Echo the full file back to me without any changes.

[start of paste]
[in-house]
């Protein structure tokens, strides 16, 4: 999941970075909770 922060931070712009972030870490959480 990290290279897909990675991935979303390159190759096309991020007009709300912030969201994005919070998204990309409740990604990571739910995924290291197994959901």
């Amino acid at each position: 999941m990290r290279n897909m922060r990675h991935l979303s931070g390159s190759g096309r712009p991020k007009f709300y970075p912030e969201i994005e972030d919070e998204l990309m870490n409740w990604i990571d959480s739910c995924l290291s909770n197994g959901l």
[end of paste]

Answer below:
[in-house]
């Protein structure tokens, strides 16, 4: 999941970075909770 922060931070712009972030870490959480 990290290279897909990675991935979303390159190759096309991020007009709300912030969201994005919070998204990309409740990604990571739910995924290291197994959901």
């Amino acid at each position: 999941m990290r290279n897909m922060r990675h991935l979303s931070g390159s190759g096309r712009p991020k007009f709300y970075p912030e969201i994005e972030d919070e998204l990309m870490n409740w990604i990571d959480s739910c995924l290291s909770n197994g959901l």